3. Collaborate to crack scalability
By itself, a healthy gross margin is not sufficient to make CBS enterprises viable and scalable, other critical success factors also need consideration including: sourcing sufficient talent to operate what is a relatively complex business, finding appropriate and affordable transfer, storage and waste-to-resource facilities, controlling overhead increases and achieving a landed cost of US$40-50 per toilet, depreciated over 5 years. While all present their challenges, the latter deserves closest scrutiny — not only because of the impact it can make, but also because we’re not yet aware of any design that has met the twin demands of a US$40 to US$50 cost and a 5-year life span.
Achieving both simultaneously will almost certainly require extensive collaboration — concerted effort to design and develop new CBS concepts that meet both cost and quality demands, and active involvement of municipal authorities as partners in CBS delivery (see Building Block 8). In the latter case, this could help obviate the problem by providing access to a much larger customer base, by facilitating economies of scale in sourcing and purchasing toilets, and/or by subsidizing services to make higher cost, higher quality toilets available to customers at a price they can afford.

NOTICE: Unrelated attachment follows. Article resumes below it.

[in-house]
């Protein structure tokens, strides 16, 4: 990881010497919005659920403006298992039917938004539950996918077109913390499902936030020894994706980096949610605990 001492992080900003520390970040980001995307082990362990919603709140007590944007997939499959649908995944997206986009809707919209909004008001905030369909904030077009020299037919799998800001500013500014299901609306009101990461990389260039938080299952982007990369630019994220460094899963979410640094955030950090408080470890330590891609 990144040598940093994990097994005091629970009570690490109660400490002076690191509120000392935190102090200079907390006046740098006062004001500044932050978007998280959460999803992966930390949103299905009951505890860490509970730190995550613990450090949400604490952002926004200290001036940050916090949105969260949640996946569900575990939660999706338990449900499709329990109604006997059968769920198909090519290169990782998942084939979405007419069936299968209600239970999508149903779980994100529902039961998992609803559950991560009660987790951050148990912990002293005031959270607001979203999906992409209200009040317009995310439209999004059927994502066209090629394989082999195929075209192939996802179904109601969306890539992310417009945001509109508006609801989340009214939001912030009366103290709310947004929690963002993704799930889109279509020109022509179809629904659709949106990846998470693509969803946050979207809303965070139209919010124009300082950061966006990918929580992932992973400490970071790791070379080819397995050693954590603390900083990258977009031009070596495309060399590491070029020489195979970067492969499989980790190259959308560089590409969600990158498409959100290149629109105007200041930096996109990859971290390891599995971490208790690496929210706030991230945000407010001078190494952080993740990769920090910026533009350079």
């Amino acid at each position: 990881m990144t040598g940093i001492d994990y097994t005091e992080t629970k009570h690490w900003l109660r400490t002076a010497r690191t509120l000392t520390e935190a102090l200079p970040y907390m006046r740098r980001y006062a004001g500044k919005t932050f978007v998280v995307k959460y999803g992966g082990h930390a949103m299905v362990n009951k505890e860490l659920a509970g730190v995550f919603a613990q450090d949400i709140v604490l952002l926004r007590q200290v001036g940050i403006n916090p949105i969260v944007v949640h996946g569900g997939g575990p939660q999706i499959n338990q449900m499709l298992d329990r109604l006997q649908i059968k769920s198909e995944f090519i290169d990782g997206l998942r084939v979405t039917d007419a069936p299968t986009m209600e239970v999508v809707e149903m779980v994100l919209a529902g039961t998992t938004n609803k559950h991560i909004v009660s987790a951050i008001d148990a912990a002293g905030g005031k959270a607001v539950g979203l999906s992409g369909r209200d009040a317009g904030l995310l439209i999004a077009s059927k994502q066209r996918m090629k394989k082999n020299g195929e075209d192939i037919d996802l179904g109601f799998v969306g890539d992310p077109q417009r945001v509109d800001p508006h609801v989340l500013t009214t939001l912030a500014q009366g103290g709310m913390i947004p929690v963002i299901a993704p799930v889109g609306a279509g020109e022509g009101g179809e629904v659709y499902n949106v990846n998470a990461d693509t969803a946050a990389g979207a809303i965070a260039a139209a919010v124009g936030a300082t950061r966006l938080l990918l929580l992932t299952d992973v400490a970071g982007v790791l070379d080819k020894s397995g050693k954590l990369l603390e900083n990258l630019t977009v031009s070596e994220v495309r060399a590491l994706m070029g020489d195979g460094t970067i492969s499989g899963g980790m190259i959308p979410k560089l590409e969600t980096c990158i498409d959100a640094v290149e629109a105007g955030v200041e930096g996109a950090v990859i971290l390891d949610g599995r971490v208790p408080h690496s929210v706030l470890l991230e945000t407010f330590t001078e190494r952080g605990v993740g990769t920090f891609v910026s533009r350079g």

As far as we know, no one has yet managed to crack the cost vs. quality conundrum. Either low cost comes at the expense of quality and durability, or quality and durability comes at the expense of cost (e.g., costs of most imported plastic units range between US$120 and US$200).